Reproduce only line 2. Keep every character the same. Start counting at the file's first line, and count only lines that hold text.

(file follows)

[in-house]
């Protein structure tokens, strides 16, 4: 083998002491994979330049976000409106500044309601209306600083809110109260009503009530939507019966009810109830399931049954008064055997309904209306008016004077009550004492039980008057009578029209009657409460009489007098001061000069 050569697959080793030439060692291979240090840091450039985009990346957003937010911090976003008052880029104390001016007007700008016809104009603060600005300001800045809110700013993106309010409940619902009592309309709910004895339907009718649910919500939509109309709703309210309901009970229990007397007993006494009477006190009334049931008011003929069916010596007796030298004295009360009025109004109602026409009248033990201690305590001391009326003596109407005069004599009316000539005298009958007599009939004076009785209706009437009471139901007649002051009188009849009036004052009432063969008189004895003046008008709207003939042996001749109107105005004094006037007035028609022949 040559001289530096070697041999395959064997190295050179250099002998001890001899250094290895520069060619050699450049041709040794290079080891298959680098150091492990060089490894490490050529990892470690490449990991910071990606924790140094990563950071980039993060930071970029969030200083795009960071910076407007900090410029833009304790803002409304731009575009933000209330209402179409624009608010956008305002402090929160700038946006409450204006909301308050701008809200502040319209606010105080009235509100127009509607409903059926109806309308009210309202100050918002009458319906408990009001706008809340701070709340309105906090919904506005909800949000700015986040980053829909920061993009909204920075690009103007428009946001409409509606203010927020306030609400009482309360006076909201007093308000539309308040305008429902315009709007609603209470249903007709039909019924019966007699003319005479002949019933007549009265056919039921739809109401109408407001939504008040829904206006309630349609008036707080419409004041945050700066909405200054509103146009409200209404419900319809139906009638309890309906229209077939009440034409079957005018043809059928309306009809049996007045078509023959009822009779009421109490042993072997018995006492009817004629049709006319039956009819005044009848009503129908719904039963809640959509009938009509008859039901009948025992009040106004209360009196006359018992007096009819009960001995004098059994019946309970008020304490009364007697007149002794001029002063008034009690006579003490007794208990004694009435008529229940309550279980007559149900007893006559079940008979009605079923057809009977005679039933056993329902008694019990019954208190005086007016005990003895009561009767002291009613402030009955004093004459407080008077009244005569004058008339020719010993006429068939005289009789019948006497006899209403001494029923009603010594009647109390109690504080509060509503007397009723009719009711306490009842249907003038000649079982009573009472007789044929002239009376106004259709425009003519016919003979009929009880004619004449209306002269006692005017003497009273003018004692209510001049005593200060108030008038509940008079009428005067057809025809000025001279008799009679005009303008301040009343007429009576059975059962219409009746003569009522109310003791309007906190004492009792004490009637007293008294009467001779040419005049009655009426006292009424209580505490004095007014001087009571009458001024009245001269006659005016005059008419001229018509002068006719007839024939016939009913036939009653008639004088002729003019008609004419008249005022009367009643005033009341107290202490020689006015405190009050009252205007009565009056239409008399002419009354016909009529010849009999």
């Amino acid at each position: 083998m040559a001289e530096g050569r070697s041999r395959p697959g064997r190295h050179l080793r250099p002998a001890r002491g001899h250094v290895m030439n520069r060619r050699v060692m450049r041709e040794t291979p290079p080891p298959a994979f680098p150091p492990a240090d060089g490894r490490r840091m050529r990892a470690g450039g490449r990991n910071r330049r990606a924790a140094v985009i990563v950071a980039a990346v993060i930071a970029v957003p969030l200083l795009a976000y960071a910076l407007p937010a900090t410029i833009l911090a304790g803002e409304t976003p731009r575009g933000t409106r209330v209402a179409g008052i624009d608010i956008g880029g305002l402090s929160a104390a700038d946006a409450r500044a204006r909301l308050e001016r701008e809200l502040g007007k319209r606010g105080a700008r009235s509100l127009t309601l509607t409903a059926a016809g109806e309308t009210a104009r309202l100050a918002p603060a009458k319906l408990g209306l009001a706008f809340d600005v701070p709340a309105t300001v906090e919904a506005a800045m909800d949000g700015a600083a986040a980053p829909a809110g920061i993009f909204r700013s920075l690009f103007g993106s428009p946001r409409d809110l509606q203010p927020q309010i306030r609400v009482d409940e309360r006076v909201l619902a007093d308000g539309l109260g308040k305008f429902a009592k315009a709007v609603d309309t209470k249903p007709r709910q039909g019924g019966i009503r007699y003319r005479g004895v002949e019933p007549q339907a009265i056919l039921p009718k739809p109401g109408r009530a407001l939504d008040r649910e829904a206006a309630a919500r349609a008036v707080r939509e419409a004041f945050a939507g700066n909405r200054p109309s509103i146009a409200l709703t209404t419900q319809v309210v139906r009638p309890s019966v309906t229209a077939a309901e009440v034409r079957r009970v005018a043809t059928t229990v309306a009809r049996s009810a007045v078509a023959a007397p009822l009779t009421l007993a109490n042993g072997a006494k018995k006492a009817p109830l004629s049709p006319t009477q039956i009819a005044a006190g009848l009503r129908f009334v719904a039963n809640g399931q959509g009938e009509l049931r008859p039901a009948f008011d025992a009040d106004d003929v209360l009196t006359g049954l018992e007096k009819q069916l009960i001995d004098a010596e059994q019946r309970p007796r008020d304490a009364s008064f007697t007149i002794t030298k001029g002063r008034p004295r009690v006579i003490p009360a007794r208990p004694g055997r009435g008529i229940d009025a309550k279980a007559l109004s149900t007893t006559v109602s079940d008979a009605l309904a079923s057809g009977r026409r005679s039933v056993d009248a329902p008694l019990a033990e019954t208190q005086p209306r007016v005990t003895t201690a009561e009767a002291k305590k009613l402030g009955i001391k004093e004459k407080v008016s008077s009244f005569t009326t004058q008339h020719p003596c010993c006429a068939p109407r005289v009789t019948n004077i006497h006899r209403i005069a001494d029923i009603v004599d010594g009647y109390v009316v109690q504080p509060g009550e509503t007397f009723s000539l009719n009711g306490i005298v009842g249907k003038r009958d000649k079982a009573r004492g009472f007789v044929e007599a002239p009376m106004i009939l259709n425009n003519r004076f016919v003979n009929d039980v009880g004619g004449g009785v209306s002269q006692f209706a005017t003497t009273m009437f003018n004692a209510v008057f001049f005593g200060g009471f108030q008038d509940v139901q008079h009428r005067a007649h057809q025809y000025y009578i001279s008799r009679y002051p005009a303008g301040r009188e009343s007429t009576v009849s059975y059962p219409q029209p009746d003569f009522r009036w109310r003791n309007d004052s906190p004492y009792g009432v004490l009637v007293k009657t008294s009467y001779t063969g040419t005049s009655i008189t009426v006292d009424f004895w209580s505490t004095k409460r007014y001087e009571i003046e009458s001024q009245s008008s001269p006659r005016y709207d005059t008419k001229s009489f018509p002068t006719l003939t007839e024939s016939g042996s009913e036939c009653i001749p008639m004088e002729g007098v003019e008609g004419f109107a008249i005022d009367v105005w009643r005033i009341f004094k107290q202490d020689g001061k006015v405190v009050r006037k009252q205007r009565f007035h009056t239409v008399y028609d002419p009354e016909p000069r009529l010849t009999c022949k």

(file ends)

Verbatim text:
């Protein structure tokens, strides 16, 4: 083998002491994979330049976000409106500044309601209306600083809110109260009503009530939507019966009810109830399931049954008064055997309904209306008016004077009550004492039980008057009578029209009657409460009489007098001061000069 050569697959080793030439060692291979240090840091450039985009990346957003937010911090976003008052880029104390001016007007700008016809104009603060600005300001800045809110700013993106309010409940619902009592309309709910004895339907009718649910919500939509109309709703309210309901009970229990007397007993006494009477006190009334049931008011003929069916010596007796030298004295009360009025109004109602026409009248033990201690305590001391009326003596109407005069004599009316000539005298009958007599009939004076009785209706009437009471139901007649002051009188009849009036004052009432063969008189004895003046008008709207003939042996001749109107105005004094006037007035028609022949 040559001289530096070697041999395959064997190295050179250099002998001890001899250094290895520069060619050699450049041709040794290079080891298959680098150091492990060089490894490490050529990892470690490449990991910071990606924790140094990563950071980039993060930071970029969030200083795009960071910076407007900090410029833009304790803002409304731009575009933000209330209402179409624009608010956008305002402090929160700038946006409450204006909301308050701008809200502040319209606010105080009235509100127009509607409903059926109806309308009210309202100050918002009458319906408990009001706008809340701070709340309105906090919904506005909800949000700015986040980053829909920061993009909204920075690009103007428009946001409409509606203010927020306030609400009482309360006076909201007093308000539309308040305008429902315009709007609603209470249903007709039909019924019966007699003319005479002949019933007549009265056919039921739809109401109408407001939504008040829904206006309630349609008036707080419409004041945050700066909405200054509103146009409200209404419900319809139906009638309890309906229209077939009440034409079957005018043809059928309306009809049996007045078509023959009822009779009421109490042993072997018995006492009817004629049709006319039956009819005044009848009503129908719904039963809640959509009938009509008859039901009948025992009040106004209360009196006359018992007096009819009960001995004098059994019946309970008020304490009364007697007149002794001029002063008034009690006579003490007794208990004694009435008529229940309550279980007559149900007893006559079940008979009605079923057809009977005679039933056993329902008694019990019954208190005086007016005990003895009561009767002291009613402030009955004093004459407080008077009244005569004058008339020719010993006429068939005289009789019948006497006899209403001494029923009603010594009647109390109690504080509060509503007397009723009719009711306490009842249907003038000649079982009573009472007789044929002239009376106004259709425009003519016919003979009929009880004619004449209306002269006692005017003497009273003018004692209510001049005593200060108030008038509940008079009428005067057809025809000025001279008799009679005009303008301040009343007429009576059975059962219409009746003569009522109310003791309007906190004492009792004490009637007293008294009467001779040419005049009655009426006292009424209580505490004095007014001087009571009458001024009245001269006659005016005059008419001229018509002068006719007839024939016939009913036939009653008639004088002729003019008609004419008249005022009367009643005033009341107290202490020689006015405190009050009252205007009565009056239409008399002419009354016909009529010849009999």